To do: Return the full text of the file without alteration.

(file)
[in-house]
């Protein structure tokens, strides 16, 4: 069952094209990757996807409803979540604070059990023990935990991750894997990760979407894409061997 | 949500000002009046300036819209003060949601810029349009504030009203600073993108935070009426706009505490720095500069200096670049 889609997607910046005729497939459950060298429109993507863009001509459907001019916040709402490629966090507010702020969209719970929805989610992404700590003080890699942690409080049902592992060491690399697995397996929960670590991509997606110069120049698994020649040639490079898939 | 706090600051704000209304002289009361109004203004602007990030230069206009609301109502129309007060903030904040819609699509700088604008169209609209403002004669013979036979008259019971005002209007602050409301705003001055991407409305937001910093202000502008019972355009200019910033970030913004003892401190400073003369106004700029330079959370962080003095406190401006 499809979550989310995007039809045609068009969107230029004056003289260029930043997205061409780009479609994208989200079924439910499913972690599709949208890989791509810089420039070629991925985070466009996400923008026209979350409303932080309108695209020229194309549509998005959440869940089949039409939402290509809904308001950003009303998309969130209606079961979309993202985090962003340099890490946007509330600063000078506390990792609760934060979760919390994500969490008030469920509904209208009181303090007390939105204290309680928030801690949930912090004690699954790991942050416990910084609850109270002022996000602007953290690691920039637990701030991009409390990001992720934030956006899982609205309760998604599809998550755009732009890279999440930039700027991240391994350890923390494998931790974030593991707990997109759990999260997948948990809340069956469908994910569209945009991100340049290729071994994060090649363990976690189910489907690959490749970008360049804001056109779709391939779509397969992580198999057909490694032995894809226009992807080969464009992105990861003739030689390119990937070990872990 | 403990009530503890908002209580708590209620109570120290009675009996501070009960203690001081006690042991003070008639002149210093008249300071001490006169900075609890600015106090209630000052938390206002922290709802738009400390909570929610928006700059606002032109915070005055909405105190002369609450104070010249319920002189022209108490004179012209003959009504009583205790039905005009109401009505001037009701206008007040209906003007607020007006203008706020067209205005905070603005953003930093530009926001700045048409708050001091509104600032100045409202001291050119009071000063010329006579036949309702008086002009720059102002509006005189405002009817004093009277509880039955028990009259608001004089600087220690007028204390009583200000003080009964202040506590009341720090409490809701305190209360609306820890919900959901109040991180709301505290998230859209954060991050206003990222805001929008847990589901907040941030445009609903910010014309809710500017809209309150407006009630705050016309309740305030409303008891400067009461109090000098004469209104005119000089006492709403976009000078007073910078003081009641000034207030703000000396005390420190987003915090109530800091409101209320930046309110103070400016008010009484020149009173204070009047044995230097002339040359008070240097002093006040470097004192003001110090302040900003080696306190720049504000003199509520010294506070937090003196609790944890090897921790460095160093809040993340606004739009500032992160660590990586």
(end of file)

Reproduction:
[in-house]
């Protein structure tokens, strides 16, 4: 069952094209990757996807409803979540604070059990023990935990991750894997990760979407894409061997 | 949500000002009046300036819209003060949601810029349009504030009203600073993108935070009426706009505490720095500069200096670049 889609997607910046005729497939459950060298429109993507863009001509459907001019916040709402490629966090507010702020969209719970929805989610992404700590003080890699942690409080049902592992060491690399697995397996929960670590991509997606110069120049698994020649040639490079898939 | 706090600051704000209304002289009361109004203004602007990030230069206009609301109502129309007060903030904040819609699509700088604008169209609209403002004669013979036979008259019971005002209007602050409301705003001055991407409305937001910093202000502008019972355009200019910033970030913004003892401190400073003369106004700029330079959370962080003095406190401006 499809979550989310995007039809045609068009969107230029004056003289260029930043997205061409780009479609994208989200079924439910499913972690599709949208890989791509810089420039070629991925985070466009996400923008026209979350409303932080309108695209020229194309549509998005959440869940089949039409939402290509809904308001950003009303998309969130209606079961979309993202985090962003340099890490946007509330600063000078506390990792609760934060979760919390994500969490008030469920509904209208009181303090007390939105204290309680928030801690949930912090004690699954790991942050416990910084609850109270002022996000602007953290690691920039637990701030991009409390990001992720934030956006899982609205309760998604599809998550755009732009890279999440930039700027991240391994350890923390494998931790974030593991707990997109759990999260997948948990809340069956469908994910569209945009991100340049290729071994994060090649363990976690189910489907690959490749970008360049804001056109779709391939779509397969992580198999057909490694032995894809226009992807080969464009992105990861003739030689390119990937070990872990 | 403990009530503890908002209580708590209620109570120290009675009996501070009960203690001081006690042991003070008639002149210093008249300071001490006169900075609890600015106090209630000052938390206002922290709802738009400390909570929610928006700059606002032109915070005055909405105190002369609450104070010249319920002189022209108490004179012209003959009504009583205790039905005009109401009505001037009701206008007040209906003007607020007006203008706020067209205005905070603005953003930093530009926001700045048409708050001091509104600032100045409202001291050119009071000063010329006579036949309702008086002009720059102002509006005189405002009817004093009277509880039955028990009259608001004089600087220690007028204390009583200000003080009964202040506590009341720090409490809701305190209360609306820890919900959901109040991180709301505290998230859209954060991050206003990222805001929008847990589901907040941030445009609903910010014309809710500017809209309150407006009630705050016309309740305030409303008891400067009461109090000098004469209104005119000089006492709403976009000078007073910078003081009641000034207030703000000396005390420190987003915090109530800091409101209320930046309110103070400016008010009484020149009173204070009047044995230097002339040359008070240097002093006040470097004192003001110090302040900003080696306190720049504000003199509520010294506070937090003196609790944890090897921790460095160093809040993340606004739009500032992160660590990586």